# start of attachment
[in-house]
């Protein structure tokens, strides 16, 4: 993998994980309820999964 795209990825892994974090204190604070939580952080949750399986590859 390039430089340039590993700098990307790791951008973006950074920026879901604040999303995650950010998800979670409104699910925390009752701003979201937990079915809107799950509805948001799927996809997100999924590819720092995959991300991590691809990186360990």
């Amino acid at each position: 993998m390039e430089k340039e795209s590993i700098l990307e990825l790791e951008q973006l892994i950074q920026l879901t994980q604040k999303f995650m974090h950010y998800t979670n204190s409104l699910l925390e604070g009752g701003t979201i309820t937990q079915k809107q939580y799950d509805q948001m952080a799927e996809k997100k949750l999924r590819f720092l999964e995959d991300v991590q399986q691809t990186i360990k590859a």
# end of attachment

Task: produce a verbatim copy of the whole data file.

[in-house]
């Protein structure tokens, strides 16, 4: 993998994980309820999964 795209990825892994974090204190604070939580952080949750399986590859 390039430089340039590993700098990307790791951008973006950074920026879901604040999303995650950010998800979670409104699910925390009752701003979201937990079915809107799950509805948001799927996809997100999924590819720092995959991300991590691809990186360990």
């Amino acid at each position: 993998m390039e430089k340039e795209s590993i700098l990307e990825l790791e951008q973006l892994i950074q920026l879901t994980q604040k999303f995650m974090h950010y998800t979670n204190s409104l699910l925390e604070g009752g701003t979201i309820t937990q079915k809107q939580y799950d509805q948001m952080a799927e996809k997100k949750l999924r590819f720092l999964e995959d991300v991590q399986q691809t990186i360990k590859a």